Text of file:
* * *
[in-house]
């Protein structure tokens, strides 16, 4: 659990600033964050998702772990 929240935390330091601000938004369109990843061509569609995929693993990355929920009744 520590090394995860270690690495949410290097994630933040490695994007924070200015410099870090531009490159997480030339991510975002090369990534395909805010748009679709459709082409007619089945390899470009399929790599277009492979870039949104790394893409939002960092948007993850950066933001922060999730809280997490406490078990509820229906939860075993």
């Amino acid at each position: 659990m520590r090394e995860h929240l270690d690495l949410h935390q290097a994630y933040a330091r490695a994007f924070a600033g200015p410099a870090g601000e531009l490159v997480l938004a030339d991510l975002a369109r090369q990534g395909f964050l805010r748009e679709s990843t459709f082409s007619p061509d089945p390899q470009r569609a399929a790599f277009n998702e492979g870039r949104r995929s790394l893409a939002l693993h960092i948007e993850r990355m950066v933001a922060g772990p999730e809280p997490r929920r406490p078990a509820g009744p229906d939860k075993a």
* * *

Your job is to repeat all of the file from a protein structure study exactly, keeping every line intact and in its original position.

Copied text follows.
[in-house]
């Protein structure tokens, strides 16, 4: 659990600033964050998702772990 929240935390330091601000938004369109990843061509569609995929693993990355929920009744 520590090394995860270690690495949410290097994630933040490695994007924070200015410099870090531009490159997480030339991510975002090369990534395909805010748009679709459709082409007619089945390899470009399929790599277009492979870039949104790394893409939002960092948007993850950066933001922060999730809280997490406490078990509820229906939860075993």
């Amino acid at each position: 659990m520590r090394e995860h929240l270690d690495l949410h935390q290097a994630y933040a330091r490695a994007f924070a600033g200015p410099a870090g601000e531009l490159v997480l938004a030339d991510l975002a369109r090369q990534g395909f964050l805010r748009e679709s990843t459709f082409s007619p061509d089945p390899q470009r569609a399929a790599f277009n998702e492979g870039r949104r995929s790394l893409a939002l693993h960092i948007e993850r990355m950066v933001a922060g772990p999730e809280p997490r929920r406490p078990a509820g009744p229906d939860k075993a």